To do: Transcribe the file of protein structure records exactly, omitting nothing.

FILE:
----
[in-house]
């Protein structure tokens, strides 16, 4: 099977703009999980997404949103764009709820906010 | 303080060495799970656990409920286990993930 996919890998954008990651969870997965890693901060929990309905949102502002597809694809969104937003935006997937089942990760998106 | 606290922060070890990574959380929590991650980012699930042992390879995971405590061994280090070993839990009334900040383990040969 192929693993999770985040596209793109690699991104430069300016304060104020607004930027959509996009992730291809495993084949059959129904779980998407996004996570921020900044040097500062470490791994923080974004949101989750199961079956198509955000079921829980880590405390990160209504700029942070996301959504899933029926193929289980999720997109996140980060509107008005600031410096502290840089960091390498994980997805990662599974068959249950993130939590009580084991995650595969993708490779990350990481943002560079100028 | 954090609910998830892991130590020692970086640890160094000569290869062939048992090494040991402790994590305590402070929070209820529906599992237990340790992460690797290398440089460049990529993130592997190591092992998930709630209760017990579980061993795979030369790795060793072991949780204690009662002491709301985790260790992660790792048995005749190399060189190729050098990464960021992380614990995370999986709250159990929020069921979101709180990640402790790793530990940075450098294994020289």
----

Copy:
[in-house]
């Protein structure tokens, strides 16, 4: 099977703009999980997404949103764009709820906010 | 303080060495799970656990409920286990993930 996919890998954008990651969870997965890693901060929990309905949102502002597809694809969104937003935006997937089942990760998106 | 606290922060070890990574959380929590991650980012699930042992390879995971405590061994280090070993839990009334900040383990040969 192929693993999770985040596209793109690699991104430069300016304060104020607004930027959509996009992730291809495993084949059959129904779980998407996004996570921020900044040097500062470490791994923080974004949101989750199961079956198509955000079921829980880590405390990160209504700029942070996301959504899933029926193929289980999720997109996140980060509107008005600031410096502290840089960091390498994980997805990662599974068959249950993130939590009580084991995650595969993708490779990350990481943002560079100028 | 954090609910998830892991130590020692970086640890160094000569290869062939048992090494040991402790994590305590402070929070209820529906599992237990340790992460690797290398440089460049990529993130592997190591092992998930709630209760017990579980061993795979030369790795060793072991949780204690009662002491709301985790260790992660790792048995005749190399060189190729050098990464960021992380614990995370999986709250159990929020069921979101709180990640402790790793530990940075450098294994020289």